Plz Reply its urgent
Hi there and thank you for using AIDS Vancouver as your source of HIV/AIDS related information.
Before addressing your question, I would just like to say that who you have a sexual encounter with (regardless of age, gender, occupation, ethnicity, sexual preference, etc) does not matter, rather the activities you engage in determine the risk of HIV transmission (unprotected anal/vaginal intercourse).
Firstly, I assume you are referring to breast milk when you say a drop came out from her nipple, but even it happened to be bloody discharge, this only presents a negligible risk, that is if she was HIV+ in the first place. This means that although we may theoretically make a case for possible transmission, there has never been a case of HIV+ fluids being transmitted this way before. In order for HIV to be transmitted there needs to be direct access into the blood stream (e.g. vagina, anus, point of needle injection – and the mouth is not considered direct access into the bloodstream), in addition to an activity (e.g. unprotected anal/vaginal intercourse, needle sharing) and a bodily fluid (e.g. blood, semen, vaginal fluid, breast milk).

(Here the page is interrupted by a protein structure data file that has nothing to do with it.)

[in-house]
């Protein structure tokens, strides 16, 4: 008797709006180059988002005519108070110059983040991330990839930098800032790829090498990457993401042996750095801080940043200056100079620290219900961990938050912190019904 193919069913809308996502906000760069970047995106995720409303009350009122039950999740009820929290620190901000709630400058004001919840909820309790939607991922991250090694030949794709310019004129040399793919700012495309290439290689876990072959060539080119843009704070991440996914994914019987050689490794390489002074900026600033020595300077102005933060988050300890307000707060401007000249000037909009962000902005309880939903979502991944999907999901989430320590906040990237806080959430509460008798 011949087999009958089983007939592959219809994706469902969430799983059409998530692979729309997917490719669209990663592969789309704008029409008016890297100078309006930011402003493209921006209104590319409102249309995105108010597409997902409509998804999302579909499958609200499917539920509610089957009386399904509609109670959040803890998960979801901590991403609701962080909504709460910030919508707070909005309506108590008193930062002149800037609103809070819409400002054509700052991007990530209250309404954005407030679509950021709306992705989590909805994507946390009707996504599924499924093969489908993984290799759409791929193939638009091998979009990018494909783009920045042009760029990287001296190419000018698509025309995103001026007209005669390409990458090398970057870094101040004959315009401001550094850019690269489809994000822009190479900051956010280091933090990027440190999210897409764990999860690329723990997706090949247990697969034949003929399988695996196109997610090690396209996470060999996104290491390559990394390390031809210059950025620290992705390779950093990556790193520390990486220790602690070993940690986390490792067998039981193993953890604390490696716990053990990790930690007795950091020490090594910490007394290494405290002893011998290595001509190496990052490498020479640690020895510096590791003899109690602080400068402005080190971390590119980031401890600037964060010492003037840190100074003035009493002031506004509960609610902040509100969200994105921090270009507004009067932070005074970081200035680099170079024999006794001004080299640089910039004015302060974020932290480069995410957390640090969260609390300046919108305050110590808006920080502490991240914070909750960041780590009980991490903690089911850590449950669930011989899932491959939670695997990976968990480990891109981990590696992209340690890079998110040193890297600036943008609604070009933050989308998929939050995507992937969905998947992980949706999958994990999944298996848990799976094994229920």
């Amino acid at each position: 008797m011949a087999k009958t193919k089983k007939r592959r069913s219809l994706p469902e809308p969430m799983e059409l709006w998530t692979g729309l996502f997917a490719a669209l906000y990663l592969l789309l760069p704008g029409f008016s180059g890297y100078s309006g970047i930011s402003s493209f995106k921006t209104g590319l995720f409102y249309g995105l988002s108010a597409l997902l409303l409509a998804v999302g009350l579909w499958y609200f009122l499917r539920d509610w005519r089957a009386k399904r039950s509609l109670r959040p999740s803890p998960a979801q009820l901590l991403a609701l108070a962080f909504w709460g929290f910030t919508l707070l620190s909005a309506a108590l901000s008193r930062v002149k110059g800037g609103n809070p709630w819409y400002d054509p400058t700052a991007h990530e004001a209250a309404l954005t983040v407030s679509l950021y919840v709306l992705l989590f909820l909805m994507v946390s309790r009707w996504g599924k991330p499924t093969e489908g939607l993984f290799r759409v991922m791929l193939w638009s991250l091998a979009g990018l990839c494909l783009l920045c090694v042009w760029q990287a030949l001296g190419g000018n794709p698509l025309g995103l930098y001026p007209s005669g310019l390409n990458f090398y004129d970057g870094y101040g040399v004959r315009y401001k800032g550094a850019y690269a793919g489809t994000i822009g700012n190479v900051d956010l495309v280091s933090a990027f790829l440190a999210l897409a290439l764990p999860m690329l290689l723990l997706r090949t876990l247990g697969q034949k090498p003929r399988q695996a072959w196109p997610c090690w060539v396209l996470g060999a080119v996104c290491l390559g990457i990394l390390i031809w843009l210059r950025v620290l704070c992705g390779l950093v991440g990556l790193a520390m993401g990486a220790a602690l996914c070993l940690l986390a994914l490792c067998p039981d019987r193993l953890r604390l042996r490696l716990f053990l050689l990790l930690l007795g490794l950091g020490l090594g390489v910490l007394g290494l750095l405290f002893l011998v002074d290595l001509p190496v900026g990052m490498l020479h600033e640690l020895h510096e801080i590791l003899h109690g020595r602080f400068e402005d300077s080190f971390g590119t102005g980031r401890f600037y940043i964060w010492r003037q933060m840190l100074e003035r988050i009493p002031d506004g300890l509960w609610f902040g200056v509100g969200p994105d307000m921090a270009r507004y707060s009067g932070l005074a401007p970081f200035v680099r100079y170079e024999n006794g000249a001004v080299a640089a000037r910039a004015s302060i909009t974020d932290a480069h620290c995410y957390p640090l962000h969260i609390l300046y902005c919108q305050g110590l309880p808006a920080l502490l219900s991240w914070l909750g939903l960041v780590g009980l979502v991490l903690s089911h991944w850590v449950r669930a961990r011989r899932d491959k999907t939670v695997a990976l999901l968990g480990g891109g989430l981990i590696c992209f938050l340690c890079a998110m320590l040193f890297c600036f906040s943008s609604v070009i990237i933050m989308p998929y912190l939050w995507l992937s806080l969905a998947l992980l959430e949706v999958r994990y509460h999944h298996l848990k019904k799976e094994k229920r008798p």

Although breast milk may contain the HIV virus, there is no way for it to enter a person’s bloodstream through the mouth. The only time when ingesting breast milk becomes a risk is for newly born infants. Moreover, not only was the fluid of such a small quantity, but human saliva actually contains an enzyme which kills the HIV virus. The incident you described does not put you at high risk of contracting HIV and therefore does not necessarily warrant HIV testing. However, given that you are sexually active, regular testing for HIV and other STI's is always good idea.
Hopefully you find this information helpful.
If you have any further questions and/or concerns, please feel free to call/email us.
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